For $7-10 you get this steaming hot, seemingly bottomless bowl of ramen, with perfectly tender noodles. My Sapporo came with corn and scallions, as well as three huge slices of pork, mushrooms, beans sprouts, and so much goodness. I paid the extra 50 cents for an onsen egg which I immediately mixed into the broth, making it even richer. I found the Sapporo to be a little sweet, though not in a bad way, and we attributed that to the fresh corn that a welcome firmness in texture to the soft, but not soggy noodles.
The calamari salad was both bright visually and in flavor, without any hint of fishiness or chewy texture. It was, in short, refreshing, an excellent palate cleanser, and even those at the table that don’t like this sort of thing found it tasty!
The Burnt Ends are fatty, tasty, crispy little bites of pork, smokey and sweet. There’s no picture because we were close to wrestling one another for the last bite, let alone anyone pausing to snap a shot.
Our table ordered both offerings of fried chicken the Tatsuya Age and Toriten. Both were very good, large, juicy, white meat chunks, and large portions for the $4 they charged. While there’s no picture of the Toriten (a tempura batter fried chicken) I think that was my favorite, though the Tatsuya was very good as well with the lemon and bright dipping sauce. There was something delightfully Texan about the Tasuya, but it wouldn’t be something that would be a necessity on their menu. Both would be great for pickier eaters or children.
The vegetable tempura and Gyoza were also good. Nothing amazing. Simply easy staples that should always be good – how could you mess them up?
Mochi Ice cream!
Finally: Dessert. Michi offers ten flavors of Mochi Ice cream. While it’s not hard to find mochi ice cream even in grocery stores now a days, they did have some flavors I hadn’t tried before. And while we all shared Lychee, Pistachio, and the Chocolate Peanut butter flavors, at $3 for 2, and so many side plates for under $5 I’ll be hard pressed to not stop in regularly for “a quick bite” of so many of their offerings.
In short, I recommended the trailer without hesitation until it closed. I now highly recommend the restaurant as well. For families, for dinner, for a date, for lunch, for dessert (and BYO saki), for foodies, for punks, for whomever. Michi has excellent ramen for a variety of tastes, excellent and affordable sides, great though stark atmosphere, and I hope they’ll be a new constant on the Austin restaurant scene.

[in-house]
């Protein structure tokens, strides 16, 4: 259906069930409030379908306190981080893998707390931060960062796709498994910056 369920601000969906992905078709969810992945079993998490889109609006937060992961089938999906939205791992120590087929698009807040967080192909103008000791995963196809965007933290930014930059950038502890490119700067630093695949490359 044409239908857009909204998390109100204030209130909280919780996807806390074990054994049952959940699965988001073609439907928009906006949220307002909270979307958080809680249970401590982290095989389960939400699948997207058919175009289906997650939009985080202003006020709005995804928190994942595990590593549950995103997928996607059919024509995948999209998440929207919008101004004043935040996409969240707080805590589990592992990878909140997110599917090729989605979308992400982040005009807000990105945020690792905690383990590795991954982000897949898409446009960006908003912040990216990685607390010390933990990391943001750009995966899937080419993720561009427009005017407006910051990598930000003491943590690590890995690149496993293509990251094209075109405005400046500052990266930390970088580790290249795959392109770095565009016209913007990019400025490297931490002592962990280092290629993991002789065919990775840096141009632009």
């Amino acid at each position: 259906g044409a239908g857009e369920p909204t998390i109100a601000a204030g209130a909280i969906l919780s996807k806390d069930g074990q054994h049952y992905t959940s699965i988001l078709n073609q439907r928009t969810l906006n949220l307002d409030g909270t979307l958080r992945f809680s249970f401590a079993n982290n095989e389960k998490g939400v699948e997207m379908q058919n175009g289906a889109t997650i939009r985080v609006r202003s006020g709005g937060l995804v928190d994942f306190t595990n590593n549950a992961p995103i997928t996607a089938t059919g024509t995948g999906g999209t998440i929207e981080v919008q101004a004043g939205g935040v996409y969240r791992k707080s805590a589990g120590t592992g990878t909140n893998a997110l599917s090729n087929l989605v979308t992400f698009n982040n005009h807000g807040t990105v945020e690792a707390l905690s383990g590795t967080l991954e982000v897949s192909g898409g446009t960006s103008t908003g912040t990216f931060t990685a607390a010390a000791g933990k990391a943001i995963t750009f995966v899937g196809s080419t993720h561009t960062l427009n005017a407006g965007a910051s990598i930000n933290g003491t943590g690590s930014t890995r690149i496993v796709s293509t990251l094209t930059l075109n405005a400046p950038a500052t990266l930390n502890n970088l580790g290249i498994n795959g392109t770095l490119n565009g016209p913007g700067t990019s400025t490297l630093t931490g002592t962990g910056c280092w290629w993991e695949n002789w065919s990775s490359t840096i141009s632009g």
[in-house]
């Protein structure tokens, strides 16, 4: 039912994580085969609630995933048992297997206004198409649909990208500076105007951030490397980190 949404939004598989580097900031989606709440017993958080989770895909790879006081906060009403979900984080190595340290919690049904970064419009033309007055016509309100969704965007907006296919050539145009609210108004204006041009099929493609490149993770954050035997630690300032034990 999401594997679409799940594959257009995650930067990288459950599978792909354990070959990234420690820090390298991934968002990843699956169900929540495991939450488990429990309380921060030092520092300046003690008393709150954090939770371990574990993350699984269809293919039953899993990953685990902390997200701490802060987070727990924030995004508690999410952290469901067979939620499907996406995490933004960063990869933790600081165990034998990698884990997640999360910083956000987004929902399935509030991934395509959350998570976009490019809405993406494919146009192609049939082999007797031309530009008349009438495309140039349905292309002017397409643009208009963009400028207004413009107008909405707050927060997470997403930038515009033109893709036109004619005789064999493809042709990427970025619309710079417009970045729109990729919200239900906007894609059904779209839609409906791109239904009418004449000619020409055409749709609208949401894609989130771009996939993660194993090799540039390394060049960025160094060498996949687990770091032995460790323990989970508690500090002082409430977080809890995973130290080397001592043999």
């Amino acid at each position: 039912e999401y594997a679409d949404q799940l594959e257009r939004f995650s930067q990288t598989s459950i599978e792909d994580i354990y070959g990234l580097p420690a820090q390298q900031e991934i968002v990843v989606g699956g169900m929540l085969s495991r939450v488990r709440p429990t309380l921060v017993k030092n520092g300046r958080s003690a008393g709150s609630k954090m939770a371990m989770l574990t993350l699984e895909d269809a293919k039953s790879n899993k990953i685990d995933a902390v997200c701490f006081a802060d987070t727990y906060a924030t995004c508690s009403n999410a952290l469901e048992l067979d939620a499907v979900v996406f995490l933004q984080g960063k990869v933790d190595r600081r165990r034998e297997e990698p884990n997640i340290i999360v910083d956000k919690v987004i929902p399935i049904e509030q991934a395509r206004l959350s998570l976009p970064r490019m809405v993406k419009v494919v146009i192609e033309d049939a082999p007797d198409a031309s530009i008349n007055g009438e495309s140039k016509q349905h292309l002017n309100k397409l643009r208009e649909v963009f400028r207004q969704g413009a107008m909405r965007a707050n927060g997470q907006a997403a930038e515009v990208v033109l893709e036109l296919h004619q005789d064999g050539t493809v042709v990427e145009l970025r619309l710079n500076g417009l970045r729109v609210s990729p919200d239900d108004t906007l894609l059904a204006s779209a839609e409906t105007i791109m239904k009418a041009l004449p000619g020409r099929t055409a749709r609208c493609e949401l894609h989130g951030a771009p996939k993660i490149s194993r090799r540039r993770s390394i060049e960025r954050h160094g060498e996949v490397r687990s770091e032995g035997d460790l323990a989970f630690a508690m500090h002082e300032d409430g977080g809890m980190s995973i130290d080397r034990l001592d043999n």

In a month’s time I’ll be spending a week with my family. Folks, sibling, husband, cousins, etc. As we actually like each other, most of us are looking forward to this time together. It’s an anomaly, I know. I’ve been coming up with numerous recipes for us to share while visiting, and I’ve been searching far and wide for inspiration.
One of the many recipes I wanted to attempt to recreate was fried artichoke hearts. When I was in college…hmmm. You know, I was going to write “When I was in college I spent some time in Arizona…”, but now that I’m long graduated I can honestly state it more clearly: While I lived in Arizona for a few years I went to college. Like one goes to the gym when they’re not really into it. Like it was a hobby or something I told people I did to keep them off my back. Anyway, the point is that while I lived in Arizona, working odd jobs instead of attending class regularly, one of the ways I would treat myself from time to time on the great road of finding my way, was a night out at the Prescott Brewing Company. One of my faves on their menu are these little crispy artichoke hearts. I decided to make may own version, packing each bite with a little more flavor, attempting to bake them instead, and serving them a bright and lemony aioli rather than ranch dressing.
Crispy Artichoke Hearts
2 cans Large artichoke hearts (5-7), halved
1/2 cup flour
1/2 cup Panko
zest of one lemon
1 tsp garlic powder
2 tsp dried parsley
1 heaping TBSP grated Parmesan cheese
1 TBSP milk
Vegetable oil, if frying
1 1/2 TBSP mayonnaise
1 1/2 TBSP sour cream
1/2 tsp dill
1 tsp dried parsley
1 tsp black pepper
juice of 1/2 lemon
Just a side note here: I’ve used both the whole and quartered artichoke hearts. I’ve found halving the whole artichoke heart makes for a much more toothsome bite than the pre-quartered options. They’re smaller, thinner, and all around less appetizing.
Drain the cans of artichoke hearts. Gently halve the hearts and lay out on a paper towel for about an hour to dry out a bit. Whisk together the eggs and milk. In a separate plate (I use an 8×8 pyrex) combine the flour, panko, lemon zest, garlic powder parsley, and Parmesan.
Start heating up your vegetable oil to 325 degrees.
Delicately spear an artichoke halve with a fork. I found it best to poke from the side out, which helps the petals remaining on the choke stay together. Dip your speared piece into the egg/milk mixture quickly, allowing the excess to drip off a second before coating in the panko mixture. I found it easiest to drop the artichoke heart piece off of the fork into the center of the panko and flour, and then tossing the dry ingredients over the heart. You want the artichoke chunks to be evenly coated, but you don’t want that coating to be very thick. Once coated, set aside until you have an full batch to start frying.
Once your oil reaches temperature, fry the artichoke hearts halves for 2-3 minutes per side or until golden brown. They do brown very quickly. Once golden and crisp move to a paper-towel covered cooling rack and sprinkle lightly with salt. Let rest about 5 minutes.